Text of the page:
I'm trying to implement lock tables in database with c++ and mysql. i'm using tpc-a benchmarks where i simulate a mini bank database and i run a bunch of threads on it and each thread do 10 transactions concurrently and goal is to maintain consistency after all transaction finished their work. here is a piece of code that is a part of for loop that each thread run 10 times :

g_lockTableAccount->lockRecord(hashInt(randomAccountNumSource, g_numAccount), randomAccountNumSource, GetCurrentThread());
    //get first account balance and branch.

        std::string query = "SELECT account_balance,branch_ID from `account` WHERE account_ID = " + std::to_string(randomAccountNumSource) + ";";
        executeQuery(conn, query);
        MYSQL_RES * res = mysql_use_result(conn);
        MYSQL_ROW row = mysql_fetch_row(res);

        sourceAccountBalance = toInt(row[0]);
        sourceAccountBranch = toInt(row[1]);

    sourceAccountBalance -= amount;
        std::string query = "UPDATE `Account` SET account_balance = '" +
            std::to_string(sourceAccountBalance) + "' where account_ID = " + std::to_string(randomAccountNumSource) + ";";
        executeQuery(conn, query);

    g_lockTableAccount->unlockRecord(hashInt(randomAccountNumSource, g_numAccount), randomAccountNumSource);

i lock and unlock other records with the same pattern. but i feel there is something wrong with it because i think the pattern of running a sql command and committing it is not correct, but the problem is when i start transaction at the beginning of for loop and commit at the end this pattern ensue deadlocks because at any isolation level the database won't release the locks it acquired. how can i do this correctly and without getting deadlocks? is there anyway at all? how different isolation levels affect this problem?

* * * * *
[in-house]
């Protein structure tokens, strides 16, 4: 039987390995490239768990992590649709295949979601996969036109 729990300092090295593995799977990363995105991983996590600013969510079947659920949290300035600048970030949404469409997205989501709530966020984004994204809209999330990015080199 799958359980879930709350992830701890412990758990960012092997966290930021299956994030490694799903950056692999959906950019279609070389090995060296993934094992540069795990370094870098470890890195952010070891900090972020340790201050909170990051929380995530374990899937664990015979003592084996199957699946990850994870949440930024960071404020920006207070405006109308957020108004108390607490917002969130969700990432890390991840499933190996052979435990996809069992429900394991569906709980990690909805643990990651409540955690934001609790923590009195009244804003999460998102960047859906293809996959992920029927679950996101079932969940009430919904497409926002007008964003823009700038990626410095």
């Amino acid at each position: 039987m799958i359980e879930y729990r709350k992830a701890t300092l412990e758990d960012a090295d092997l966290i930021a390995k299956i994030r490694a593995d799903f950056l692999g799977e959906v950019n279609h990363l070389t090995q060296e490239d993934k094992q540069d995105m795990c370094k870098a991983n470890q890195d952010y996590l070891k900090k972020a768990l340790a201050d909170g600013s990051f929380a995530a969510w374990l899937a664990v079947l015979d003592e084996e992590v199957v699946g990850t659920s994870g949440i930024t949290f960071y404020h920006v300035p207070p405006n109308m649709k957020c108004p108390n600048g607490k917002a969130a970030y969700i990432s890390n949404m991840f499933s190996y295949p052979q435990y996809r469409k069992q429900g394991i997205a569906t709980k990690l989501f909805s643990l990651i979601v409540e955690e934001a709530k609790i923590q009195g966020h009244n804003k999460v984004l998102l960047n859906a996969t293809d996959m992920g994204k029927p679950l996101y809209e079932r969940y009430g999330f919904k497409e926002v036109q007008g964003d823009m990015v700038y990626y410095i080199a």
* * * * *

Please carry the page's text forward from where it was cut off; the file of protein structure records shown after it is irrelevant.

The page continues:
1 Answer 1


In just MySQL, one would do this:

SELECT @bal := balance FROM acct WHERE id=123  FOR UPDATE;
SET @bal = @bal - @amount;
UPDATE acct SET balance = @bal WHERE id = 123;

The FOR UPDATE declares the intention to change the row(s) found. This keeps other threads away -- not via deadlock, but via a delay.

I don't know what is added by lockRecord(). Maybe it is a replacement for FOR UPDATE. If so, it is over-kill since it grabs the row for longer than the MySQL code does.

I don't think transaction_isolation_level matter, but I am not sure.

A deadlock can occur when you grab multiple rows in a transaction while another transaction is grabbing the same rows in a different order. In some situations, the "gap" next to a row counts, and can participate in a deadlock.

  • by usinglockrecord() i want to simulate FOR UPDATE that you've mentioned and after i use FOR UPDATE i think database can manage concurrent transaction on its own without any consistency loss, am i right? May 1, 2019 at 10:30
  • @PeymanTahghighi - Yes, that's the point.
    – Rick James
    May 1, 2019 at 19:44

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